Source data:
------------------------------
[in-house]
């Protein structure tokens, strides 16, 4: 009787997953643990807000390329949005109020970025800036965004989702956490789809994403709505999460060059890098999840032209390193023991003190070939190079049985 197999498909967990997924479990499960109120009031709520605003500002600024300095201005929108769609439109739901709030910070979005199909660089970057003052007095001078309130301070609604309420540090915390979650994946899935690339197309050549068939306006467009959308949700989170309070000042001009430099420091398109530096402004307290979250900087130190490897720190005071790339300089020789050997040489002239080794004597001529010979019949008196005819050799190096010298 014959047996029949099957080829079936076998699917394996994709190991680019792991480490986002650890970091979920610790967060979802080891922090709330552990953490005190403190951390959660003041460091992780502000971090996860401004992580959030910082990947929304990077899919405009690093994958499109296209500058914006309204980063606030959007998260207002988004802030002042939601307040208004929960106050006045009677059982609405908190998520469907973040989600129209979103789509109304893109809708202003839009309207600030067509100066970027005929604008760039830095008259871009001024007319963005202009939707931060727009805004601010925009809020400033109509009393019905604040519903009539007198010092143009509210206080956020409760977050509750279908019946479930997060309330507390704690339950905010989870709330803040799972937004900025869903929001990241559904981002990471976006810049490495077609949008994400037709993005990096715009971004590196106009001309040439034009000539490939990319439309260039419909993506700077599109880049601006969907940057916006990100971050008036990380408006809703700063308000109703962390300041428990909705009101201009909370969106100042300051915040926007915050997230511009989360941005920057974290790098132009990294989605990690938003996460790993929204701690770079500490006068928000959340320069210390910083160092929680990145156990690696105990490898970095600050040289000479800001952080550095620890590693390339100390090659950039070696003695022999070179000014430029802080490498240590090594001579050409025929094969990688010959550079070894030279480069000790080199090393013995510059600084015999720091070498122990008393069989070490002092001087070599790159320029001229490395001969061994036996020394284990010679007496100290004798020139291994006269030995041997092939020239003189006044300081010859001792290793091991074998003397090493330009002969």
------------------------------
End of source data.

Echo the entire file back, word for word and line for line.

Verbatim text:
[in-house]
């Protein structure tokens, strides 16, 4: 009787997953643990807000390329949005109020970025800036965004989702956490789809994403709505999460060059890098999840032209390193023991003190070939190079049985 197999498909967990997924479990499960109120009031709520605003500002600024300095201005929108769609439109739901709030910070979005199909660089970057003052007095001078309130301070609604309420540090915390979650994946899935690339197309050549068939306006467009959308949700989170309070000042001009430099420091398109530096402004307290979250900087130190490897720190005071790339300089020789050997040489002239080794004597001529010979019949008196005819050799190096010298 014959047996029949099957080829079936076998699917394996994709190991680019792991480490986002650890970091979920610790967060979802080891922090709330552990953490005190403190951390959660003041460091992780502000971090996860401004992580959030910082990947929304990077899919405009690093994958499109296209500058914006309204980063606030959007998260207002988004802030002042939601307040208004929960106050006045009677059982609405908190998520469907973040989600129209979103789509109304893109809708202003839009309207600030067509100066970027005929604008760039830095008259871009001024007319963005202009939707931060727009805004601010925009809020400033109509009393019905604040519903009539007198010092143009509210206080956020409760977050509750279908019946479930997060309330507390704690339950905010989870709330803040799972937004900025869903929001990241559904981002990471976006810049490495077609949008994400037709993005990096715009971004590196106009001309040439034009000539490939990319439309260039419909993506700077599109880049601006969907940057916006990100971050008036990380408006809703700063308000109703962390300041428990909705009101201009909370969106100042300051915040926007915050997230511009989360941005920057974290790098132009990294989605990690938003996460790993929204701690770079500490006068928000959340320069210390910083160092929680990145156990690696105990490898970095600050040289000479800001952080550095620890590693390339100390090659950039070696003695022999070179000014430029802080490498240590090594001579050409025929094969990688010959550079070894030279480069000790080199090393013995510059600084015999720091070498122990008393069989070490002092001087070599790159320029001229490395001969061994036996020394284990010679007496100290004798020139291994006269030995041997092939020239003189006044300081010859001792290793091991074998003397090493330009002969």